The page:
The cost of childcare for young children has risen 4.5 times faster than wages in the South East since 2008, according to a new analysis published yesterday (Friday October 20).
The data, published by the Trades Union Congress (TUC) reveals average wages for those with a one-year-old child rose by 12 per cent in cash terms between 2008 and 2016, although pay is still falling in real terms.
Over the same period, child care costs shot up by 54 per cent, according to the research.
TUC regional secretary Megan Dobney said: “The cost of childcare is spiralling but wages aren’t keeping pace. Nearly a million parents working parents have eye-watering childcare bills.
“There is a real gap in childcare support for one-year-olds until government assistance kicks in at age two.
“Parents need subsidised, affordable childcare from as soon as maternity leave finishes to enable them to continue working so mums don’t have to make that choice between having a family and a career.”
In the South East, a single parent working full time with a one-year-old at nursery for 21 hours a week spent 20 per cent of their wages on childcare in 2016 which was an increase of 4 per cent from 2008, according to the TUC.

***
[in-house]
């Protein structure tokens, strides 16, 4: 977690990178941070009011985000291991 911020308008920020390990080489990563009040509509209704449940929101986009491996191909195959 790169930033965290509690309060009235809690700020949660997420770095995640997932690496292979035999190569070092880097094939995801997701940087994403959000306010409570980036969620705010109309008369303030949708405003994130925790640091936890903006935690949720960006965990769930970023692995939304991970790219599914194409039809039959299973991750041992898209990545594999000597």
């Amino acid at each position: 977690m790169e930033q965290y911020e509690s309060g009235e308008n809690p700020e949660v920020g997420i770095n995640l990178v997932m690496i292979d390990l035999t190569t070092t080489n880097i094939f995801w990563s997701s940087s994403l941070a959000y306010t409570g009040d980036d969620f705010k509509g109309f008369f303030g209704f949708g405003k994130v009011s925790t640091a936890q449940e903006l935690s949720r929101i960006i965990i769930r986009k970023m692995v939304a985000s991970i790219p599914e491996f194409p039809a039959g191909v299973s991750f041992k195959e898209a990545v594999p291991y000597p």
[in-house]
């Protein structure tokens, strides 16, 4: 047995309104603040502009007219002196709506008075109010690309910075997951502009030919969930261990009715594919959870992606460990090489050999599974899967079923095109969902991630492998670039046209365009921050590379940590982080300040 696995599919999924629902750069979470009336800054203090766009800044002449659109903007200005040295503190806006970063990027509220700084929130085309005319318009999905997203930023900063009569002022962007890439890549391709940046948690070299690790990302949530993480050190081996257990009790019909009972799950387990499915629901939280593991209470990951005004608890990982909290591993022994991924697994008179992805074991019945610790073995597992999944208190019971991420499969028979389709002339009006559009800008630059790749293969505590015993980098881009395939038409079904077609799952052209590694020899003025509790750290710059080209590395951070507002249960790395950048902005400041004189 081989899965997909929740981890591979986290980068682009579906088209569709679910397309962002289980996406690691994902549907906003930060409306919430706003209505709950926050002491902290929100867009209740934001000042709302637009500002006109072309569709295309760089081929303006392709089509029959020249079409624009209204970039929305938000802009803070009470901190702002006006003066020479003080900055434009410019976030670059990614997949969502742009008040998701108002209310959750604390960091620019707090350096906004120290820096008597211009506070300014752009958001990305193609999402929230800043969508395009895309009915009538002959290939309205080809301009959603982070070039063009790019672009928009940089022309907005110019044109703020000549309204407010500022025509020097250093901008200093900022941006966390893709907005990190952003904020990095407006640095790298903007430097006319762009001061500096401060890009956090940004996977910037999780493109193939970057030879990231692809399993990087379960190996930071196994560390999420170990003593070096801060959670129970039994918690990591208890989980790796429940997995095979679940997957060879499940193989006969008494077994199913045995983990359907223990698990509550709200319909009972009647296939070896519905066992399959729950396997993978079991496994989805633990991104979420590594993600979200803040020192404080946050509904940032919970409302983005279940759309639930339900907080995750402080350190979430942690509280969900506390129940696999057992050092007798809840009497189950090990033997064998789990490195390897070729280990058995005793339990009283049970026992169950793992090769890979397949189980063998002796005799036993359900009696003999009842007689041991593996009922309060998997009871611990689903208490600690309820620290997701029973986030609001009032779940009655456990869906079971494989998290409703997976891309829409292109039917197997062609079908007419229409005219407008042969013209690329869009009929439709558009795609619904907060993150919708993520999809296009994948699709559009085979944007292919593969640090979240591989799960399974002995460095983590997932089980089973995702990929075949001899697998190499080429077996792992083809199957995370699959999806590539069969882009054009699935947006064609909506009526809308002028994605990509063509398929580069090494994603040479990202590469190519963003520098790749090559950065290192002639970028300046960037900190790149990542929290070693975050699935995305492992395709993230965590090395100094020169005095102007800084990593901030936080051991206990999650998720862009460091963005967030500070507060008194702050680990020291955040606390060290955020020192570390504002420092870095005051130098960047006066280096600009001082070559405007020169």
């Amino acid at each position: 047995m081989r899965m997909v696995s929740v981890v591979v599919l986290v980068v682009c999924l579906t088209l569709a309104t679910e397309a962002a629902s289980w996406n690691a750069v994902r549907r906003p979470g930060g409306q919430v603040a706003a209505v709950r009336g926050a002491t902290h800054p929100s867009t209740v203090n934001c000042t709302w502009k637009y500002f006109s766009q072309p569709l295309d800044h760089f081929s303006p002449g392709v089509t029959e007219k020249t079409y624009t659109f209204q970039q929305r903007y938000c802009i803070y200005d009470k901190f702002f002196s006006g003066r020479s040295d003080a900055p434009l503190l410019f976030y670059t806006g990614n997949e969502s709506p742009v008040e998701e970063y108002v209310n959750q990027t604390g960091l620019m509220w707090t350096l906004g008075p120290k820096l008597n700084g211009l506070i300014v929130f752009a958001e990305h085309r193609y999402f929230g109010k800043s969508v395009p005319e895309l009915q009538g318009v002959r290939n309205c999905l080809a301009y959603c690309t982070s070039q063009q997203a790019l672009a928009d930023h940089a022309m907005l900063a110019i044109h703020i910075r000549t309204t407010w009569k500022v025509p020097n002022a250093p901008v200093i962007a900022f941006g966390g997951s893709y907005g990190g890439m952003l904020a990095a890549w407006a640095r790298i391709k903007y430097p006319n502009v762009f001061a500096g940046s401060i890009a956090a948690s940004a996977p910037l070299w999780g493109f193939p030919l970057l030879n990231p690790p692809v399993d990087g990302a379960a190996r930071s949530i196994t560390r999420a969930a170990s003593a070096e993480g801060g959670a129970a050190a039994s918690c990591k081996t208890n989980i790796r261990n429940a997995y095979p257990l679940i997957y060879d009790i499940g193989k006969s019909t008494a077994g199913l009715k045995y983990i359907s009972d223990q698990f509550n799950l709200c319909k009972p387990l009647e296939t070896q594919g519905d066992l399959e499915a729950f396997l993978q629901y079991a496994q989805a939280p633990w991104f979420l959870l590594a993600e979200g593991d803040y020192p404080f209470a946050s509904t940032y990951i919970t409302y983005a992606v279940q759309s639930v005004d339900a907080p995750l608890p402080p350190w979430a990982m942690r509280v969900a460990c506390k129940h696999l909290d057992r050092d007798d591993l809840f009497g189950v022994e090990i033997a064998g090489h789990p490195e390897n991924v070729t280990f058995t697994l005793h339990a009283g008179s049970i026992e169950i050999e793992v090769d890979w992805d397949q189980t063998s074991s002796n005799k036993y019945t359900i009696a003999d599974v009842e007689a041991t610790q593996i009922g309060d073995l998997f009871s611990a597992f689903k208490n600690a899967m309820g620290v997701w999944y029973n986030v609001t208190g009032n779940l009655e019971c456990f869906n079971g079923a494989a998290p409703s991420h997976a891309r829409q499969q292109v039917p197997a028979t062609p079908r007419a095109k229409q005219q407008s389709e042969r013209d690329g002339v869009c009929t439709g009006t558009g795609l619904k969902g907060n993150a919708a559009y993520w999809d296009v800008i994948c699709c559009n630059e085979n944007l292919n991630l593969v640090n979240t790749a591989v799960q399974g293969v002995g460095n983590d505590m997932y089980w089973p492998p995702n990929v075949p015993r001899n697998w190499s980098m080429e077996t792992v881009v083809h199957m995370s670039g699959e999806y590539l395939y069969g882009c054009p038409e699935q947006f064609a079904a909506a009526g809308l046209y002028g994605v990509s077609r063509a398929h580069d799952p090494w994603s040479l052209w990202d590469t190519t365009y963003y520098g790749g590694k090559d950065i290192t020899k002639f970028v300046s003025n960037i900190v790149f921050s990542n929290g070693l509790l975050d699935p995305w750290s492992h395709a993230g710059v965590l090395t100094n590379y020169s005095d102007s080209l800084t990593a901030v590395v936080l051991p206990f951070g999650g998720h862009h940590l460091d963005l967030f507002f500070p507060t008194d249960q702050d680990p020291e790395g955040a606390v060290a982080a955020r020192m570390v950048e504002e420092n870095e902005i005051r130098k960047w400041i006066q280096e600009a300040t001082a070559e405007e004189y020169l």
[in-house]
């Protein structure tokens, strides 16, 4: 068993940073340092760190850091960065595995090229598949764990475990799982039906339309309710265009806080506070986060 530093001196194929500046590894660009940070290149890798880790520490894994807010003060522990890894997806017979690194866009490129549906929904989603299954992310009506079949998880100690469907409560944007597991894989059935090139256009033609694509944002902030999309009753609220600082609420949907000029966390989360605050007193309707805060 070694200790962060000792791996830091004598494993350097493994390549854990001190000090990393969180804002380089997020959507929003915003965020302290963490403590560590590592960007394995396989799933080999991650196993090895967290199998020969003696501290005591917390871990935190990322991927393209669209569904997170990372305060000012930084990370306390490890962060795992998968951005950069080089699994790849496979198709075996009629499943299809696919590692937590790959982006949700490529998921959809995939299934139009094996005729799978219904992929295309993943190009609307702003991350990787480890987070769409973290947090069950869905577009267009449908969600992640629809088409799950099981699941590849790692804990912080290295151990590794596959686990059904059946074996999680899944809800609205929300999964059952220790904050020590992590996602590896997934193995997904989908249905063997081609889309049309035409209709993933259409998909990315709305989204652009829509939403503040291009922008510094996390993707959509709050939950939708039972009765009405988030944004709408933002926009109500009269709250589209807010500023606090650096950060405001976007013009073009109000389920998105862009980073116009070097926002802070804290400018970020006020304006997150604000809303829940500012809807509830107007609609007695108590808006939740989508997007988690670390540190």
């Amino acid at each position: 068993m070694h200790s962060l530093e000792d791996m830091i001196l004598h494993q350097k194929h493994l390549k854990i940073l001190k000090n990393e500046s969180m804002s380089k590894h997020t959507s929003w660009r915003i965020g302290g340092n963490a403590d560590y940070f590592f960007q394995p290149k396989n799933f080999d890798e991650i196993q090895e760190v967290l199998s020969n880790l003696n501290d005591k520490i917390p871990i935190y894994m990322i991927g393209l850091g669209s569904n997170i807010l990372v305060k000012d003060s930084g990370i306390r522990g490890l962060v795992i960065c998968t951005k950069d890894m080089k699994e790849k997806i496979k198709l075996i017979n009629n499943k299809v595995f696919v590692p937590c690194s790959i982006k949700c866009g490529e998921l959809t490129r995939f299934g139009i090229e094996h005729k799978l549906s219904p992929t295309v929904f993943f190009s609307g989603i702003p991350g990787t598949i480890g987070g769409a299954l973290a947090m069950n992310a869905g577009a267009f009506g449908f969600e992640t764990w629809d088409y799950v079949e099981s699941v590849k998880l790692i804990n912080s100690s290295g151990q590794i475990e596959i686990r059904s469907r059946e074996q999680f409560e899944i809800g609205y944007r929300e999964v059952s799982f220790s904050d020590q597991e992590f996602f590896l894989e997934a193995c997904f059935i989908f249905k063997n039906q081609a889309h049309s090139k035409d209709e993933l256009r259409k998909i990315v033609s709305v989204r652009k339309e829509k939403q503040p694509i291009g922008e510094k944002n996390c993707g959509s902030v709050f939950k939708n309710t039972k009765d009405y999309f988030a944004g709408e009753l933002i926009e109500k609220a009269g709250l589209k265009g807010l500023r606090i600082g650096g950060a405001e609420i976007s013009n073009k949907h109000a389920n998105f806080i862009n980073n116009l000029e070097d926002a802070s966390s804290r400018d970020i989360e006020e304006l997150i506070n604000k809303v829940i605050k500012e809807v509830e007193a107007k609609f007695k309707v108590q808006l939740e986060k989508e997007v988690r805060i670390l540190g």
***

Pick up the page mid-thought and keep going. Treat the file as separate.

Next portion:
Two parents working full-time with a one-year-old in nursery for 21 hours a week spent 10 per cent of their wages on childcare in 2016, up from 8 per cent in 2008.
The analysis shows pressure is even greater on parents working full-time, especially single parents. A single mum or dad in the South East with a young child in nursery for 40 hours a week would need to spend nearly two-fifths (39 per cent) of their pay on childcare – showing how difficult it is to balance work and family life without working fewer hours or getting support from friends and family.
The TUC have said they would like to see universal free childcare from the end of maternity leave to help single parents and families – especially those who are younger or lower-paid – to progress in their careers after having kids.
The trades union group also called for more government funding for local authorities to provide nurseries and child care.